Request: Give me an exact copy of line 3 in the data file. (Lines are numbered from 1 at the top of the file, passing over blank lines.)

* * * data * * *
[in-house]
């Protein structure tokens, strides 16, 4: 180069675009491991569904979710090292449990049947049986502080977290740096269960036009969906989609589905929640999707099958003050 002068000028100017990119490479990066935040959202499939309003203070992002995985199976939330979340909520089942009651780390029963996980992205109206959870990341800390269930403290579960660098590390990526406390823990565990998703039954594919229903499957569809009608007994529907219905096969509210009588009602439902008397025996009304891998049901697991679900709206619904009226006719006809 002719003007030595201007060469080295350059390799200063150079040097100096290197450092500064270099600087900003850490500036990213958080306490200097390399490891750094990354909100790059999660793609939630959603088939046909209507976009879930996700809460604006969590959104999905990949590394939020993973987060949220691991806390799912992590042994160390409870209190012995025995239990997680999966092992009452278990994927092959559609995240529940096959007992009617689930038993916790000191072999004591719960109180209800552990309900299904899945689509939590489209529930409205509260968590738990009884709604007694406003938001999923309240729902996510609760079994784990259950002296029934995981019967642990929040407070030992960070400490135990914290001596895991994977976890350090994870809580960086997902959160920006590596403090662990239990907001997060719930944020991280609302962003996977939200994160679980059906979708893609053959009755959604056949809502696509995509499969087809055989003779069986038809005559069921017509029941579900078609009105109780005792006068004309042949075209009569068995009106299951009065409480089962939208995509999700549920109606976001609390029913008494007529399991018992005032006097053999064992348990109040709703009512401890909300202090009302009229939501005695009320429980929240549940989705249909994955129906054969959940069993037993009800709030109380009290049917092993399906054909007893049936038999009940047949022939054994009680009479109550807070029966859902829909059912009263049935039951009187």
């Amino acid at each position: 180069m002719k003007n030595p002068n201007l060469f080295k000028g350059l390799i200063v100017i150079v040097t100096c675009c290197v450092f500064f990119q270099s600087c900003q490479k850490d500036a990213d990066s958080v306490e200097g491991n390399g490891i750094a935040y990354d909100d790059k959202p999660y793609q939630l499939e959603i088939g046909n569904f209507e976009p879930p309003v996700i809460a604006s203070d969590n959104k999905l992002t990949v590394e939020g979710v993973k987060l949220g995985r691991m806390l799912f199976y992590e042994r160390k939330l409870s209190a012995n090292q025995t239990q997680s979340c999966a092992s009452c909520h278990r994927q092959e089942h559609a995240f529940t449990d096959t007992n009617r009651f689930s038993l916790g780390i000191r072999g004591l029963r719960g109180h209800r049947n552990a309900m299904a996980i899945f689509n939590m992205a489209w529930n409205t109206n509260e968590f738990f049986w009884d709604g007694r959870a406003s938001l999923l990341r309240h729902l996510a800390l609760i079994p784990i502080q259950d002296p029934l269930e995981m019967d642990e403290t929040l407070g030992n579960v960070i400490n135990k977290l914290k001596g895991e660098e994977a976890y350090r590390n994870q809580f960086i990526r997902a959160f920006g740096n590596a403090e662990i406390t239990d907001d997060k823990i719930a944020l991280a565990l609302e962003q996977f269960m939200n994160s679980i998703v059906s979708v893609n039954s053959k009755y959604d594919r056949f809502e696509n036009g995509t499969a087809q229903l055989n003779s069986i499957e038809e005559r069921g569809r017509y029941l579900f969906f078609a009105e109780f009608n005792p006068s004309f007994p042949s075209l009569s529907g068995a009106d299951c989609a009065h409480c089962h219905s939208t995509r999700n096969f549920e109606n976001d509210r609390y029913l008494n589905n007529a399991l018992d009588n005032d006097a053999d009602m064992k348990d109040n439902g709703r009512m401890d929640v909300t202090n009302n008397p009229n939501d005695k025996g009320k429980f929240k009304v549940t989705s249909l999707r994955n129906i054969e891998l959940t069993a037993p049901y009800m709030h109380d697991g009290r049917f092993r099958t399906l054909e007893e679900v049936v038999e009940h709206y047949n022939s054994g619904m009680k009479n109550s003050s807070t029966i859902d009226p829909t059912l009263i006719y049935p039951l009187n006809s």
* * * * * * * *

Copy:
């Amino acid at each position: 180069m002719k003007n030595p002068n201007l060469f080295k000028g350059l390799i200063v100017i150079v040097t100096c675009c290197v450092f500064f990119q270099s600087c900003q490479k850490d500036a990213d990066s958080v306490e200097g491991n390399g490891i750094a935040y990354d909100d790059k959202p999660y793609q939630l499939e959603i088939g046909n569904f209507e976009p879930p309003v996700i809460a604006s203070d969590n959104k999905l992002t990949v590394e939020g979710v993973k987060l949220g995985r691991m806390l799912f199976y992590e042994r160390k939330l409870s209190a012995n090292q025995t239990q997680s979340c999966a092992s009452c909520h278990r994927q092959e089942h559609a995240f529940t449990d096959t007992n009617r009651f689930s038993l916790g780390i000191r072999g004591l029963r719960g109180h209800r049947n552990a309900m299904a996980i899945f689509n939590m992205a489209w529930n409205t109206n509260e968590f738990f049986w009884d709604g007694r959870a406003s938001l999923l990341r309240h729902l996510a800390l609760i079994p784990i502080q259950d002296p029934l269930e995981m019967d642990e403290t929040l407070g030992n579960v960070i400490n135990k977290l914290k001596g895991e660098e994977a976890y350090r590390n994870q809580f960086i990526r997902a959160f920006g740096n590596a403090e662990i406390t239990d907001d997060k823990i719930a944020l991280a565990l609302e962003q996977f269960m939200n994160s679980i998703v059906s979708v893609n039954s053959k009755y959604d594919r056949f809502e696509n036009g995509t499969a087809q229903l055989n003779s069986i499957e038809e005559r069921g569809r017509y029941l579900f969906f078609a009105e109780f009608n005792p006068s004309f007994p042949s075209l009569s529907g068995a009106d299951c989609a009065h409480c089962h219905s939208t995509r999700n096969f549920e109606n976001d509210r609390y029913l008494n589905n007529a399991l018992d009588n005032d006097a053999d009602m064992k348990d109040n439902g709703r009512m401890d929640v909300t202090n009302n008397p009229n939501d005695k025996g009320k429980f929240k009304v549940t989705s249909l999707r994955n129906i054969e891998l959940t069993a037993p049901y009800m709030h109380d697991g009290r049917f092993r099958t399906l054909e007893e679900v049936v038999e009940h709206y047949n022939s054994g619904m009680k009479n109550s003050s807070t029966i859902d009226p829909t059912l009263i006719y049935p039951l009187n006809s």